The background of thought to Hebrews has been a highly contested issue in Hebrews’ scholarship. James Thompson, in his essay, “What Has Middle Platonism to Do with Hebrews?,” explores the extent to which Hebrews reflects Platonism. After briefly describing Middle Platonism, as depicted primarily in the writings of Philo and Plutarch (33–35), Thompson works his way sequentially through large portions of Hebrews highlighting numerous affinities of language and thought to Middle Platonic writings (35–51). Hebrews’ frequent comparisons between the heavenly and the earthly, the permanent and the temporal, oneness and multiplicity evoke the dualistic metaphysics of the Middle Platonists. While Thompson acknowledges that the author of Hebrews was not a full-fledged Platonist, he does conclude that the author does employ Platonic language and categories to express his convictions.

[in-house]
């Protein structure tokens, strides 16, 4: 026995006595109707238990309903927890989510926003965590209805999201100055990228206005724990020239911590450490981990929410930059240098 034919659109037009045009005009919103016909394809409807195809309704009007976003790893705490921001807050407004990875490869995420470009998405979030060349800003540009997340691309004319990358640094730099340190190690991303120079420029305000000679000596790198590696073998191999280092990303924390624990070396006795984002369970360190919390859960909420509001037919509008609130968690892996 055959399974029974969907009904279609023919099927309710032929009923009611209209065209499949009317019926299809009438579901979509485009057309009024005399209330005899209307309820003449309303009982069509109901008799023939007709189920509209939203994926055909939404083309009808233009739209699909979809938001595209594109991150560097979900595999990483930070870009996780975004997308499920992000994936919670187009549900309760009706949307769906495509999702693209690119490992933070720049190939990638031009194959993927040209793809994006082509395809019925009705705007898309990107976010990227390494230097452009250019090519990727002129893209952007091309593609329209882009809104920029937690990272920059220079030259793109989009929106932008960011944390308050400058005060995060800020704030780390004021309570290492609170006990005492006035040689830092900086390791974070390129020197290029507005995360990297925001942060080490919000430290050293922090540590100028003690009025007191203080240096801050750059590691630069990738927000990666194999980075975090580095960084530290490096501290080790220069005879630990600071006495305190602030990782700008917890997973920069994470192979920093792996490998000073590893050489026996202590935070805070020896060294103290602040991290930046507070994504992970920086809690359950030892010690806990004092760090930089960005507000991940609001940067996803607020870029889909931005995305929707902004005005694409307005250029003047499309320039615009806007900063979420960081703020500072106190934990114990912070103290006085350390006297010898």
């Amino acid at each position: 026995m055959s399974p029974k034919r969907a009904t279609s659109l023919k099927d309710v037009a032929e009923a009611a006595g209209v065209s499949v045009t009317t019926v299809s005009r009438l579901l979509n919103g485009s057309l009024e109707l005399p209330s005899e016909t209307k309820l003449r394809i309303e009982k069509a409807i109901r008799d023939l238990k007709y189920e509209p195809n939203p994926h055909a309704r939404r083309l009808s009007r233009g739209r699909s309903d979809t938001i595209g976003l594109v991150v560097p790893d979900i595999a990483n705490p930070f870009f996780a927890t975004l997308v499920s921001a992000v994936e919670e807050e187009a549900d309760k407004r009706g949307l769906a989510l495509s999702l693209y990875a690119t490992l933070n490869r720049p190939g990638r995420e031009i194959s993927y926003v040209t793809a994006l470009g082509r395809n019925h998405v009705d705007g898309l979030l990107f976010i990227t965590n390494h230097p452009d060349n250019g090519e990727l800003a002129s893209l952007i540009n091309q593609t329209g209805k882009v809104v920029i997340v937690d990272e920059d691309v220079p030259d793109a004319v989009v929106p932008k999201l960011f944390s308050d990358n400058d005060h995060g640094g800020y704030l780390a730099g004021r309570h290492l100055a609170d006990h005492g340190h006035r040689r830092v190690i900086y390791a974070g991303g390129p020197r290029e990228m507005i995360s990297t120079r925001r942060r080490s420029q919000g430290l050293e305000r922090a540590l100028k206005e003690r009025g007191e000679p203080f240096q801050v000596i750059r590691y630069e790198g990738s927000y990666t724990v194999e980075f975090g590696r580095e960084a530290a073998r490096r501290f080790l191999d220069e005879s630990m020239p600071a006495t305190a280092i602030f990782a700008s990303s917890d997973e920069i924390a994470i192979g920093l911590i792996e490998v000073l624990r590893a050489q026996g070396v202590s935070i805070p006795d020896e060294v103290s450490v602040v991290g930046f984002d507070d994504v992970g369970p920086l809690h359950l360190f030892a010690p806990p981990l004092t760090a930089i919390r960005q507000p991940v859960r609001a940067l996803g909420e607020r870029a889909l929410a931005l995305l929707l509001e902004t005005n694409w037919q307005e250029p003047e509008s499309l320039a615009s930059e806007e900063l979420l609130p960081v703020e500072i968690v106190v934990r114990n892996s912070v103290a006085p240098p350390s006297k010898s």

As the title, “Cosmology, Messianism, and Melchizedek: Apocalyptic Jewish Traditions and Hebrews,” suggests, Eric Mason considers the relationship between Hebrews and apocalyptic Judaism by examining three topics that Hebrews shares in common with the Dead Sea Scrolls (this essay is a revision of a 2010 article in Perspectives in Religious Studies). They share a similar cosmology which consists of angelic beings engaged in a heavenly liturgy around the throne of God in a heavenly sanctuary (56–60). Qumran messianism is harder to pin down, but the texts seem to project either a messianic priest figure, or at least a high priest who plays a prominent role in the eschaton (60–66). Hebrews depicts Christ as both high priest and Davidic Messiah (67–68). Some Dead Sea Scrolls portray Melchizedek as a heavenly angelic figure (68–74). Mason believes that the language of Hebrews 7:3 also points to Melchizedek as a heavenly angelic figure (74–76). This last point is highly contested, a fact acknowledged by Mason only in a brief footnote. While Hebrews also evinces significant differences from the Dead Sea Scrolls, these various affinities suggest that apocalyptic Judaism provides an important part of the author’s conceptual background.